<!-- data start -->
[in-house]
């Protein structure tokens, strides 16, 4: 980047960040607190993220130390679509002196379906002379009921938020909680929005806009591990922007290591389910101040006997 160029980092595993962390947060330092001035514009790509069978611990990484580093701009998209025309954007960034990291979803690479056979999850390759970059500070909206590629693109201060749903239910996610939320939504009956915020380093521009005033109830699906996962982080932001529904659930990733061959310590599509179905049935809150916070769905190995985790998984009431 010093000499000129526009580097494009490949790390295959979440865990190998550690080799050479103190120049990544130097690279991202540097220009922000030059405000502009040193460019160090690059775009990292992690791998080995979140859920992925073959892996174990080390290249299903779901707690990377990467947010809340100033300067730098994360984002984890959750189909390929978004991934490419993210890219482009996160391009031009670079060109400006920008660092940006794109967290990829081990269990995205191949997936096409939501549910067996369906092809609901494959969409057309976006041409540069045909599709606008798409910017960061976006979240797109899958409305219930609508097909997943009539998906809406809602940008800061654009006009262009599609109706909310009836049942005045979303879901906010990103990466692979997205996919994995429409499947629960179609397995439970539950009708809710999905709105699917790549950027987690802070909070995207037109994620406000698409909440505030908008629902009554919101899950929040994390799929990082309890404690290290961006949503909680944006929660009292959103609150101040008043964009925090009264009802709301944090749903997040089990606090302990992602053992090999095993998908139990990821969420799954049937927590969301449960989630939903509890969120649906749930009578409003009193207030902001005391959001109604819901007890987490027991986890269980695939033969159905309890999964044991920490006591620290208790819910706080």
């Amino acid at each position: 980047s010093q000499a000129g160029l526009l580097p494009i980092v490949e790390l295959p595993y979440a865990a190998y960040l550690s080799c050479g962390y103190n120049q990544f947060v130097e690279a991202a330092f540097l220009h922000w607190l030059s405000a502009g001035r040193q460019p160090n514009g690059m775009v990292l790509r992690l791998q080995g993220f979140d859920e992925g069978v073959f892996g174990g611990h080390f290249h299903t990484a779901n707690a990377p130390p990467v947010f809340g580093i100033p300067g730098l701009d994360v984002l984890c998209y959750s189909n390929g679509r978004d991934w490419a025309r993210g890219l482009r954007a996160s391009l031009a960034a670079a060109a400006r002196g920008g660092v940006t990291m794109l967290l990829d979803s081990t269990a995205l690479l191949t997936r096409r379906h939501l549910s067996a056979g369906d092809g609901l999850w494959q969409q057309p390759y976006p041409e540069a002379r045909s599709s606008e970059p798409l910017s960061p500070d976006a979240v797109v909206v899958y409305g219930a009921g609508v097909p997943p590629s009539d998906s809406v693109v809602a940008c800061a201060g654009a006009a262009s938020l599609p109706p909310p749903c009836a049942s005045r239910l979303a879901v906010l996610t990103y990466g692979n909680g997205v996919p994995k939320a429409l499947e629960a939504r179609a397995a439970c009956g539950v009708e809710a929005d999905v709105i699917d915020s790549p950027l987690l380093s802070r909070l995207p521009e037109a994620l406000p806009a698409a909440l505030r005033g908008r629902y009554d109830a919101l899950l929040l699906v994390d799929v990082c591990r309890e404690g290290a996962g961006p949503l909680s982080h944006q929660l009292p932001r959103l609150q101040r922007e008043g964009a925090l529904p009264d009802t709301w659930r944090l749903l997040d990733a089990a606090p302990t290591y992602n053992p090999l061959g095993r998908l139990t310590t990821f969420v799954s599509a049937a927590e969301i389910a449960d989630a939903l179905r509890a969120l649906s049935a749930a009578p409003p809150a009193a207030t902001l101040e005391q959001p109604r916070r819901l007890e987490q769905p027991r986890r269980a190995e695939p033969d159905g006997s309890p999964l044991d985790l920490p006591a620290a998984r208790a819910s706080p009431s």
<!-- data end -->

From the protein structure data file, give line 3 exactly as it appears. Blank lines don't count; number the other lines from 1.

């Amino acid at each position: 980047s010093q000499a000129g160029l526009l580097p494009i980092v490949e790390l295959p595993y979440a865990a190998y960040l550690s080799c050479g962390y103190n120049q990544f947060v130097e690279a991202a330092f540097l220009h922000w607190l030059s405000a502009g001035r040193q460019p160090n514009g690059m775009v990292l790509r992690l791998q080995g993220f979140d859920e992925g069978v073959f892996g174990g611990h080390f290249h299903t990484a779901n707690a990377p130390p990467v947010f809340g580093i100033p300067g730098l701009d994360v984002l984890c998209y959750s189909n390929g679509r978004d991934w490419a025309r993210g890219l482009r954007a996160s391009l031009a960034a670079a060109a400006r002196g920008g660092v940006t990291m794109l967290l990829d979803s081990t269990a995205l690479l191949t997936r096409r379906h939501l549910s067996a056979g369906d092809g609901l999850w494959q969409q057309p390759y976006p041409e540069a002379r045909s599709s606008e970059p798409l910017s960061p500070d976006a979240v797109v909206v899958y409305g219930a009921g609508v097909p997943p590629s009539d998906s809406v693109v809602a940008c800061a201060g654009a006009a262009s938020l599609p109706p909310p749903c009836a049942s005045r239910l979303a879901v906010l996610t990103y990466g692979n909680g997205v996919p994995k939320a429409l499947e629960a939504r179609a397995a439970c009956g539950v009708e809710a929005d999905v709105i699917d915020s790549p950027l987690l380093s802070r909070l995207p521009e037109a994620l406000p806009a698409a909440l505030r005033g908008r629902y009554d109830a919101l899950l929040l699906v994390d799929v990082c591990r309890e404690g290290a996962g961006p949503l909680s982080h944006q929660l009292p932001r959103l609150q101040r922007e008043g964009a925090l529904p009264d009802t709301w659930r944090l749903l997040d990733a089990a606090p302990t290591y992602n053992p090999l061959g095993r998908l139990t310590t990821f969420v799954s599509a049937a927590e969301i389910a449960d989630a939903l179905r509890a969120l649906s049935a749930a009578p409003p809150a009193a207030t902001l101040e005391q959001p109604r916070r819901l007890e987490q769905p027991r986890r269980a190995e695939p033969d159905g006997s309890p999964l044991d985790l920490p006591a620290a998984r208790a819910s706080p009431s």